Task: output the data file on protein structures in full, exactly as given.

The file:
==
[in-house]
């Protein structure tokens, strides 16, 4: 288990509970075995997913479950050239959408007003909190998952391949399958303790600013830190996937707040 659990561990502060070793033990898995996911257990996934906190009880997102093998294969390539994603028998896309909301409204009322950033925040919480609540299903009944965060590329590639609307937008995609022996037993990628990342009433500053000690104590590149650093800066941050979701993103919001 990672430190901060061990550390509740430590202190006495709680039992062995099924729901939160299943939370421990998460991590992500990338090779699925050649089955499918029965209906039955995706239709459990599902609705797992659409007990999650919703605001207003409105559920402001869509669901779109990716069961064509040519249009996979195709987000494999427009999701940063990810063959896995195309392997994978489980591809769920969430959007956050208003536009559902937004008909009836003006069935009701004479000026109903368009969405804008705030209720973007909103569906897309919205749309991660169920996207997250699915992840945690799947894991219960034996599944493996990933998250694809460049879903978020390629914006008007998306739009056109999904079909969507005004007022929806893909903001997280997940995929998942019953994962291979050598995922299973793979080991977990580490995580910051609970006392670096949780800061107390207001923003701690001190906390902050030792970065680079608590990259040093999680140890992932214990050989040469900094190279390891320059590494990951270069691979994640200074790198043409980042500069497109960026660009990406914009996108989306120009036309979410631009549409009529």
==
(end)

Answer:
[in-house]
């Protein structure tokens, strides 16, 4: 288990509970075995997913479950050239959408007003909190998952391949399958303790600013830190996937707040 659990561990502060070793033990898995996911257990996934906190009880997102093998294969390539994603028998896309909301409204009322950033925040919480609540299903009944965060590329590639609307937008995609022996037993990628990342009433500053000690104590590149650093800066941050979701993103919001 990672430190901060061990550390509740430590202190006495709680039992062995099924729901939160299943939370421990998460991590992500990338090779699925050649089955499918029965209906039955995706239709459990599902609705797992659409007990999650919703605001207003409105559920402001869509669901779109990716069961064509040519249009996979195709987000494999427009999701940063990810063959896995195309392997994978489980591809769920969430959007956050208003536009559902937004008909009836003006069935009701004479000026109903368009969405804008705030209720973007909103569906897309919205749309991660169920996207997250699915992840945690799947894991219960034996599944493996990933998250694809460049879903978020390629914006008007998306739009056109999904079909969507005004007022929806893909903001997280997940995929998942019953994962291979050598995922299973793979080991977990580490995580910051609970006392670096949780800061107390207001923003701690001190906390902050030792970065680079608590990259040093999680140890992932214990050989040469900094190279390891320059590494990951270069691979994640200074790198043409980042500069497109960026660009990406914009996108989306120009036309979410631009549409009529």